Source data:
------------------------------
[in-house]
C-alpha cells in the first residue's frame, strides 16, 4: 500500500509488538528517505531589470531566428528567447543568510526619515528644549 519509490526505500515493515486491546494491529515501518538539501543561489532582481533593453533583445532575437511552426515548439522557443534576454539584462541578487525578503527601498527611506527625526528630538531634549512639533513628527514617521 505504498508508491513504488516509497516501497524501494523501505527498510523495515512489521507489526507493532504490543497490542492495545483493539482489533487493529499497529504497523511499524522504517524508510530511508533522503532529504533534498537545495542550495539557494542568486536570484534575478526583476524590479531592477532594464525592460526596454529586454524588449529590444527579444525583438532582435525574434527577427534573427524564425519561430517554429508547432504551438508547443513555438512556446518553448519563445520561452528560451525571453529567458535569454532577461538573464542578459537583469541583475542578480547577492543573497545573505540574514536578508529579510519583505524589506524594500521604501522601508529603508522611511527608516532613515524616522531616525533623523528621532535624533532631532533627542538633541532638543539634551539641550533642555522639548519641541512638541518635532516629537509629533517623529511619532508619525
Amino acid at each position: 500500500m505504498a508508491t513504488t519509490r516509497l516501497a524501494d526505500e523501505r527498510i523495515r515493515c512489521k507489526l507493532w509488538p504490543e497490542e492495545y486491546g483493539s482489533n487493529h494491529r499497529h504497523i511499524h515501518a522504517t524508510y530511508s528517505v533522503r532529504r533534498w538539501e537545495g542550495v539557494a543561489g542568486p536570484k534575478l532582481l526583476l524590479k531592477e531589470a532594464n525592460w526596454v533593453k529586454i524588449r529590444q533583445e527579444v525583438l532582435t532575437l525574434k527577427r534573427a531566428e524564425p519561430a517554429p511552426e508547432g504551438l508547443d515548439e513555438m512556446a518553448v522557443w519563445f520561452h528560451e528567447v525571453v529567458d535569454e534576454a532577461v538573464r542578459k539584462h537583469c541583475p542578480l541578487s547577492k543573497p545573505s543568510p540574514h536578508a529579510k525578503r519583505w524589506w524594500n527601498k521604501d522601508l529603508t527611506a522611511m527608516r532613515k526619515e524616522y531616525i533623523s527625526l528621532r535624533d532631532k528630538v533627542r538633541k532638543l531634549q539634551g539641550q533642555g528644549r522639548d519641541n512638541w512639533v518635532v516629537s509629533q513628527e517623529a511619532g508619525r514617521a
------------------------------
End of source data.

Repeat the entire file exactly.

[in-house]
C-alpha cells in the first residue's frame, strides 16, 4: 500500500509488538528517505531589470531566428528567447543568510526619515528644549 519509490526505500515493515486491546494491529515501518538539501543561489532582481533593453533583445532575437511552426515548439522557443534576454539584462541578487525578503527601498527611506527625526528630538531634549512639533513628527514617521 505504498508508491513504488516509497516501497524501494523501505527498510523495515512489521507489526507493532504490543497490542492495545483493539482489533487493529499497529504497523511499524522504517524508510530511508533522503532529504533534498537545495542550495539557494542568486536570484534575478526583476524590479531592477532594464525592460526596454529586454524588449529590444527579444525583438532582435525574434527577427534573427524564425519561430517554429508547432504551438508547443513555438512556446518553448519563445520561452528560451525571453529567458535569454532577461538573464542578459537583469541583475542578480547577492543573497545573505540574514536578508529579510519583505524589506524594500521604501522601508529603508522611511527608516532613515524616522531616525533623523528621532535624533532631532533627542538633541532638543539634551539641550533642555522639548519641541512638541518635532516629537509629533517623529511619532508619525
Amino acid at each position: 500500500m505504498a508508491t513504488t519509490r516509497l516501497a524501494d526505500e523501505r527498510i523495515r515493515c512489521k507489526l507493532w509488538p504490543e497490542e492495545y486491546g483493539s482489533n487493529h494491529r499497529h504497523i511499524h515501518a522504517t524508510y530511508s528517505v533522503r532529504r533534498w538539501e537545495g542550495v539557494a543561489g542568486p536570484k534575478l532582481l526583476l524590479k531592477e531589470a532594464n525592460w526596454v533593453k529586454i524588449r529590444q533583445e527579444v525583438l532582435t532575437l525574434k527577427r534573427a531566428e524564425p519561430a517554429p511552426e508547432g504551438l508547443d515548439e513555438m512556446a518553448v522557443w519563445f520561452h528560451e528567447v525571453v529567458d535569454e534576454a532577461v538573464r542578459k539584462h537583469c541583475p542578480l541578487s547577492k543573497p545573505s543568510p540574514h536578508a529579510k525578503r519583505w524589506w524594500n527601498k521604501d522601508l529603508t527611506a522611511m527608516r532613515k526619515e524616522y531616525i533623523s527625526l528621532r535624533d532631532k528630538v533627542r538633541k532638543l531634549q539634551g539641550q533642555g528644549r522639548d519641541n512638541w512639533v518635532v516629537s509629533q513628527e517623529a511619532g508619525r514617521a